In late May 1900, 450 soldiers, sailors, and marines of eight countries: the US, Great Britain (Including Indians), Germany, France, Austria, Russia, Italy, and Japan disembarked from the ships off the coast of Tiensten and secured the Legation Quarter. They arrived just before 40,000 Boxers including Imperial Chinese troops after the Qing Empress gave her blessing. Most of the foreign civilians took refuge in the British Legation because it was the most defensible and British Minister Claude MacDonald took charge of the defense of the entire Quarter. 150 civilians volunteered to fight. The Austrians and Italians abandoned their exposed embassies, and withdrew inside, the Austrians with the French and Italians to the Japanese embassy. The small force, with considerable Help from the Chinese Christians, constructed barricades and had protection on two sides by the large walls of the Imperial city. However, they were low on ammunition. Only the contingent of US Marines was sufficiently equipped. Furthermore, they had only three machine guns and two small artillery pieces, one of which, “Betsy”, the Americans constructed from various Chinese pieces they found and patched together.
On 20 June, 1900, the Boxers attacked, mostly armed with spears, swords and the belief that they couldn’t be harmed by bullets. The international defenders continually fought them off, but after ten days of constant hand to hand combat, casualties became a serious issue. On 3 July, the Boxers pushed the Germans off the Tartar Wall, and American Marines fell back with them to organize a counter attack. Pvt Dan Daly volunteered to hold a critical chokepoint at the top of the stairs on the wall to buy time. He fought all night as Minister MacDonald and Marine Captain John Twiggs Meyers organized a counterattack. The next morning they found Pvt Daly calmly smoking a cigarette at his post — his machine gun and rifle out of ammunition, and 200 dead Chinese to his front, including 18 by bayonet. For remaining at his post, Pvt Dan Daly was awarded the first of his two Medals of Honor.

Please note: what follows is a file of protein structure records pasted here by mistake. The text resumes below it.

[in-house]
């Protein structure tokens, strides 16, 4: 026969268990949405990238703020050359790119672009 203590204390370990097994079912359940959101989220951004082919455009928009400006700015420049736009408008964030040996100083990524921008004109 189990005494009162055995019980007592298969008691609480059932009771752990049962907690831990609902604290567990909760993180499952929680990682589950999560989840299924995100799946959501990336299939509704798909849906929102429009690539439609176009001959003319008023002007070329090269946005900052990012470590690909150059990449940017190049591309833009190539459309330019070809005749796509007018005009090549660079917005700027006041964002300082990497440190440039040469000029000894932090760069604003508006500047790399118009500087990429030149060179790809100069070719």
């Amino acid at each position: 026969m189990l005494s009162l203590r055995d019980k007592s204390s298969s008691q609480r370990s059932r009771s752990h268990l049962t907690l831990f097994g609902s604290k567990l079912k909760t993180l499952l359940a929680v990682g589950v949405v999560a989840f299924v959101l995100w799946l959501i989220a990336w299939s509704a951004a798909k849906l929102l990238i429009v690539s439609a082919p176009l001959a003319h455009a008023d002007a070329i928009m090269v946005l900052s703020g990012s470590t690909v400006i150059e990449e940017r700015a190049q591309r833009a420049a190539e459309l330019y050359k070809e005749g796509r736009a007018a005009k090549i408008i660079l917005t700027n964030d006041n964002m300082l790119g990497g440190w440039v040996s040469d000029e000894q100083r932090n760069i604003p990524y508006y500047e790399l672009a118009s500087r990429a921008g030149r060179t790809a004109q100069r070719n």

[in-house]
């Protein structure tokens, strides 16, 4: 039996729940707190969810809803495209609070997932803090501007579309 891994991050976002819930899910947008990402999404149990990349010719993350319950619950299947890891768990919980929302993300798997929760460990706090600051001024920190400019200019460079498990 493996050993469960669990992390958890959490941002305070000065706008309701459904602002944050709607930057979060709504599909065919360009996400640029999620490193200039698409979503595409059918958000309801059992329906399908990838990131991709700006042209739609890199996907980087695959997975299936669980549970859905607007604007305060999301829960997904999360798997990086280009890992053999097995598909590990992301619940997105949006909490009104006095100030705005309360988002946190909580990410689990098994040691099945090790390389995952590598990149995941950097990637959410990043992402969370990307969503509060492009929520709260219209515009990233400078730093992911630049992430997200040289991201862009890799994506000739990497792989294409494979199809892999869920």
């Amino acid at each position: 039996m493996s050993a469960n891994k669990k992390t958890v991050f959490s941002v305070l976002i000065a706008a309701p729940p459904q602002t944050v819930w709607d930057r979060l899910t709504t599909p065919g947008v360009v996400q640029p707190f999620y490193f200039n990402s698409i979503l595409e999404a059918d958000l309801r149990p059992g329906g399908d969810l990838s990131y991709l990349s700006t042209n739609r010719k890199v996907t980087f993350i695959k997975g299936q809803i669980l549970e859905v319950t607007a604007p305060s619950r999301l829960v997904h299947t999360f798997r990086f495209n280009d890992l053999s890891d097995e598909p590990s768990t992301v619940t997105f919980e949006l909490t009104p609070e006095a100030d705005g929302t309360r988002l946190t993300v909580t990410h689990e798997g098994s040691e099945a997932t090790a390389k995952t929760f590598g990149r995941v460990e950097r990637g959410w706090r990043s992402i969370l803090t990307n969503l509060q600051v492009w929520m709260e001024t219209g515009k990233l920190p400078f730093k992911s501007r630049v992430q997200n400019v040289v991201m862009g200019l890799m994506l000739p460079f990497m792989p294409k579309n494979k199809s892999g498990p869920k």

The siege came to a crescendo on 13 July 1900, when the Boxers exploded a mine underneath the French Legation and promptly over ran it. They were only stopped from breaking inside the defense by furious counterattacks by the remaining French and Austrian soldiers, and civilian volunteers. Simultaneously, the Boxers broke through the Fu, held by the Japanese led by the indomitable LtCol Goro Shiba, and only determined counterattacks by the Japanese and British soldiers and civilians (including a group known as “The Fighting Parsons”) prevented the massacre of the Chinese Christians there. Nonetheless, they lost their positions and still had to fall back. Minister MacDonald wrote that 13 July was, “a most harassing day…”
The 13 July attacks were the last chance for the Empress and the Boxers to overrun to Legations Quarter. Though the defenders didn’t know it, a 20,000 strong relief force had landed at Tientsin, and captured the city that day. The full might of the Imperial army and the Boxers were forced to move against the relief column for the rest of the siege. The attacks on the legations slowed considerably as the Boxers concentrated on destroying the relief force. The Boxers were defeated at the Battle of Peking on 20 August and the 55 day siege ended the next day.